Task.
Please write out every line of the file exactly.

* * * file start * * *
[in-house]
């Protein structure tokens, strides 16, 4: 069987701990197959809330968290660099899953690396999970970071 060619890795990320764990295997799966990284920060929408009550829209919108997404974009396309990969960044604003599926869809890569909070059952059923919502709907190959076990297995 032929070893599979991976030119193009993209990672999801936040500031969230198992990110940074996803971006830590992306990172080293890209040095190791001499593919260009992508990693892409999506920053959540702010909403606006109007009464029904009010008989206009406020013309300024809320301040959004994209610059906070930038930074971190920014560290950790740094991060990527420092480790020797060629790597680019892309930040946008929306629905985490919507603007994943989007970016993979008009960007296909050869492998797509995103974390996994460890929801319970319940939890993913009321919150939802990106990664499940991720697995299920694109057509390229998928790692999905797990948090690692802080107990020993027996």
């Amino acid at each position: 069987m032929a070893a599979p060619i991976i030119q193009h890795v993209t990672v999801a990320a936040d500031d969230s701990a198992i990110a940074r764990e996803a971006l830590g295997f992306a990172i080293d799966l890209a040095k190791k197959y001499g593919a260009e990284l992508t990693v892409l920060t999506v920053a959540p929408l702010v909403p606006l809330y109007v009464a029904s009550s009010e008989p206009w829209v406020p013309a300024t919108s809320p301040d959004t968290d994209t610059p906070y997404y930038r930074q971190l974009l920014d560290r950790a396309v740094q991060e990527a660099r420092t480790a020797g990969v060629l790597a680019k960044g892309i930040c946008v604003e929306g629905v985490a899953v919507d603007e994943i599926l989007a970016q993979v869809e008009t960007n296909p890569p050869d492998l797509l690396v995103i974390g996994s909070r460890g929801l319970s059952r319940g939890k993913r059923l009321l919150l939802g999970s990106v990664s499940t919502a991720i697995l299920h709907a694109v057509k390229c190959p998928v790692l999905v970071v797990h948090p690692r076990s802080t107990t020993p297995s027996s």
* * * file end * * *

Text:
[in-house]
């Protein structure tokens, strides 16, 4: 069987701990197959809330968290660099899953690396999970970071 060619890795990320764990295997799966990284920060929408009550829209919108997404974009396309990969960044604003599926869809890569909070059952059923919502709907190959076990297995 032929070893599979991976030119193009993209990672999801936040500031969230198992990110940074996803971006830590992306990172080293890209040095190791001499593919260009992508990693892409999506920053959540702010909403606006109007009464029904009010008989206009406020013309300024809320301040959004994209610059906070930038930074971190920014560290950790740094991060990527420092480790020797060629790597680019892309930040946008929306629905985490919507603007994943989007970016993979008009960007296909050869492998797509995103974390996994460890929801319970319940939890993913009321919150939802990106990664499940991720697995299920694109057509390229998928790692999905797990948090690692802080107990020993027996």
């Amino acid at each position: 069987m032929a070893a599979p060619i991976i030119q193009h890795v993209t990672v999801a990320a936040d500031d969230s701990a198992i990110a940074r764990e996803a971006l830590g295997f992306a990172i080293d799966l890209a040095k190791k197959y001499g593919a260009e990284l992508t990693v892409l920060t999506v920053a959540p929408l702010v909403p606006l809330y109007v009464a029904s009550s009010e008989p206009w829209v406020p013309a300024t919108s809320p301040d959004t968290d994209t610059p906070y997404y930038r930074q971190l974009l920014d560290r950790a396309v740094q991060e990527a660099r420092t480790a020797g990969v060629l790597a680019k960044g892309i930040c946008v604003e929306g629905v985490a899953v919507d603007e994943i599926l989007a970016q993979v869809e008009t960007n296909p890569p050869d492998l797509l690396v995103i974390g996994s909070r460890g929801l319970s059952r319940g939890k993913r059923l009321l919150l939802g999970s990106v990664s499940t919502a991720i697995l299920h709907a694109v057509k390229c190959p998928v790692l999905v970071v797990h948090p690692r076990s802080t107990t020993p297995s027996s």